"Building Canada's Future in the
President & Chief Executive Officer
RBC Financial Group
Launch of the
Medical and Related Sciences (MaRS)
May 12, 2003
It is a pleasure to be here today for the
official launch of the Medical and Related Sciences (MaRS)
Discovery District. As the name suggests, this is an ambitious
project. It is about linking science, entrepreneurship and
finance to create new commercial opportunities and good jobs
for Canadians. It is about positioning Canada in the knowledge-based
economy. It is about generating future wealth to sustain a
high quality of life for Canadians.
It is also noteworthy that we are launching the MaRS project at
the same time that the world is celebrating the 50th anniversary
of the findings on the structure of DNA by James Watson and
Francis Crick. This research led to the Human Genome Project
and now to the challenges of genomics and proteomics, which
will loom so large in the activity at MaRS here in Toronto.
Like any ambitious project, MaRS is based on the vision and commitment
of a small group of people who have spent enormous time and
effort to bring this project to the point where today we can
celebrate its official launch. A number of people deserve
special recognition for this achievement, including the MaRS
Discovery District Board of Directors and founders.
I also want to acknowledge Tony Fell, Chairman of RBC Capital Markets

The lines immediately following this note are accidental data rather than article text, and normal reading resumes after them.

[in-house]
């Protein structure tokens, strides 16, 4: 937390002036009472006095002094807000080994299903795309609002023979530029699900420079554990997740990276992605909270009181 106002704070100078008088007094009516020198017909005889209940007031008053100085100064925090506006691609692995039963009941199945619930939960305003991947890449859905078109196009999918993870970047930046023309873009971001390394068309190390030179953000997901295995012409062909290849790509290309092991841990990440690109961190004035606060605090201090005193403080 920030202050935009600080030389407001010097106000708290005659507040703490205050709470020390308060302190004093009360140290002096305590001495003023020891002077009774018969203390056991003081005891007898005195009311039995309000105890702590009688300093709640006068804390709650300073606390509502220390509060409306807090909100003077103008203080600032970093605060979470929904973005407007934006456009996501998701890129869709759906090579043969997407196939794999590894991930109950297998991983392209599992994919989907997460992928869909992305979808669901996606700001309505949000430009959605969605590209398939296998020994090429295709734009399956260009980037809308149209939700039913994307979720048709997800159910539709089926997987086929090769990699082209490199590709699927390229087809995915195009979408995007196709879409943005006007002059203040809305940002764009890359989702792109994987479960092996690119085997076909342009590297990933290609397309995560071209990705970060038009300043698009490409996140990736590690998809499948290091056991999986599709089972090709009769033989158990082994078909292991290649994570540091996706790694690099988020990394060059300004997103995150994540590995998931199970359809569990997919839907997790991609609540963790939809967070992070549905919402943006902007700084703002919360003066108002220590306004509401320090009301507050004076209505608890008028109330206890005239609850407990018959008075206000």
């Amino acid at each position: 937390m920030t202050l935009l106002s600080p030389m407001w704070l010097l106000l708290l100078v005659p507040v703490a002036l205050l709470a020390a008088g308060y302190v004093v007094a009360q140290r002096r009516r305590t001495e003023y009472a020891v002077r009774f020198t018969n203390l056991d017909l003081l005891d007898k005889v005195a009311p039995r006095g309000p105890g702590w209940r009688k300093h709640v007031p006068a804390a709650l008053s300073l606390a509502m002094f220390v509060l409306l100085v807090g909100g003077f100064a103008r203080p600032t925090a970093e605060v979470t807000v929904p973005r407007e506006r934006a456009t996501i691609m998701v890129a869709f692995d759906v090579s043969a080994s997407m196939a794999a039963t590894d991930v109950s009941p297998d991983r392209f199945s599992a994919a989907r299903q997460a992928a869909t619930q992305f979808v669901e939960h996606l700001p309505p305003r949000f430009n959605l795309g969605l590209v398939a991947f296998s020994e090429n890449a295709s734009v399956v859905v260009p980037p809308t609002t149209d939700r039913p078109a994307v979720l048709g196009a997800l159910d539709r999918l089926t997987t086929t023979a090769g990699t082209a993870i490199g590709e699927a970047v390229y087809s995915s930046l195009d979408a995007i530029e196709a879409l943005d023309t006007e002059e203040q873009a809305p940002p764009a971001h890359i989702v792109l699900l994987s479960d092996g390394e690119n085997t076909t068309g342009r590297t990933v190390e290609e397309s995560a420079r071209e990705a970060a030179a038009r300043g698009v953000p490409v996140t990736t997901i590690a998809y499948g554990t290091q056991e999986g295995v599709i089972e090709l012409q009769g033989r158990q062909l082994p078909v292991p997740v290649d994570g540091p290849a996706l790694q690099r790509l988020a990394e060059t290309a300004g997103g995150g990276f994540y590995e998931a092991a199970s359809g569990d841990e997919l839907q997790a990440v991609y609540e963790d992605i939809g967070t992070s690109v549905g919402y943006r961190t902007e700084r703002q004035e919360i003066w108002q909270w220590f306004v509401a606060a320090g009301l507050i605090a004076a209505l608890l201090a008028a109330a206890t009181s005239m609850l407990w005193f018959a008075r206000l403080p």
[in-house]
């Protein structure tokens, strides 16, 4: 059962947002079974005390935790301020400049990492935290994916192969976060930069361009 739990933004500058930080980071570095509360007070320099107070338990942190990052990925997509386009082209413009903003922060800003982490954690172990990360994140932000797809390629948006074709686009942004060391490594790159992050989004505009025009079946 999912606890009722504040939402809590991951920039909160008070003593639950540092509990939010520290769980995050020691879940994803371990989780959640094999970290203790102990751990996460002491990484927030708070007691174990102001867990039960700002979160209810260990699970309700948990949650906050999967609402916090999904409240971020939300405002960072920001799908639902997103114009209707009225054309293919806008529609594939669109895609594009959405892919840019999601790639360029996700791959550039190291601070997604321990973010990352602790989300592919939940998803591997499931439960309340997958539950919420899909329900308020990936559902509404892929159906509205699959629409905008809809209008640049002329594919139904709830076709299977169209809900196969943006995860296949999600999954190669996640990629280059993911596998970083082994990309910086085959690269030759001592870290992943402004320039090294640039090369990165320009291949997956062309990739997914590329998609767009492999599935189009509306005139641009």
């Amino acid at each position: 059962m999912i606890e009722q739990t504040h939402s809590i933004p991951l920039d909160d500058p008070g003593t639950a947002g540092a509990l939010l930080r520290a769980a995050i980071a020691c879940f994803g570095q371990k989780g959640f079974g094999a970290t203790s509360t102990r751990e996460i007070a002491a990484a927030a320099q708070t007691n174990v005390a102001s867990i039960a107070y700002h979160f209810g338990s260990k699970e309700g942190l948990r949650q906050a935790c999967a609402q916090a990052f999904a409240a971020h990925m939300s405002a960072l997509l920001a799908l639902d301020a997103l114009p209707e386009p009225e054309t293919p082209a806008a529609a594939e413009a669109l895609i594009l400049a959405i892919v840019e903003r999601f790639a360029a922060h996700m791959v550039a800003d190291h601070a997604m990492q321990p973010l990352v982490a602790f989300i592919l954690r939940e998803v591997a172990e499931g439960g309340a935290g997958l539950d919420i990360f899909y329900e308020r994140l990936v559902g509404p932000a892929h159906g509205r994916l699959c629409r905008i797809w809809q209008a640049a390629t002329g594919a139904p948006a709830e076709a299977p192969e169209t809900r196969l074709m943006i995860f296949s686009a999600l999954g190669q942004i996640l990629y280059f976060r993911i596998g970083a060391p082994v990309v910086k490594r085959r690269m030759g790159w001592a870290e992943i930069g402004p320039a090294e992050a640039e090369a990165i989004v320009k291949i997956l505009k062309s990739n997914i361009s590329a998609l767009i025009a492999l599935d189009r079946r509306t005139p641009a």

and Susan Smith, President of Royal Bank Technology Ventures
for their early involvement in MaRS on behalf of RBC Financial
Group. Susan's group, by the way, will become one of the first
tenants of the MaRS project.
To understand why MaRS matters, it is important to see it in the context
of the challenges facing our country. Our governments have
done a good job in restoring the fiscal health of this country
to the point where budget deficits have been eliminated, public
debt is being reduced, and budget surpluses have provided
the room to lower taxes and direct new spending to areas of
This macroeconomic environment is positive for future investment and growth in
our economy. But it is not enough. If Canadians are to sustain
a high standard of living in an increasingly competitive world,
and to reverse the widening gap in living standards between
our country and particularly the United States, then we must
become much better at turning new ideas into new products,
services and processes.
As has been pointed out before, we are better off than our grandparents
not because we have more of what they had, but because we
have new and better things such as the Internet, sophisticated
new pharmaceuticals, powerful microprocessors, and new wireless
technologies. Successful societies are those that can both
develop new ideas and successfully commercialize them.
It is here that Canada has lagged. Compared to our G-7 partners
and other advanced economies such as Sweden, Switzerland and
Denmark, our spending on research and development has been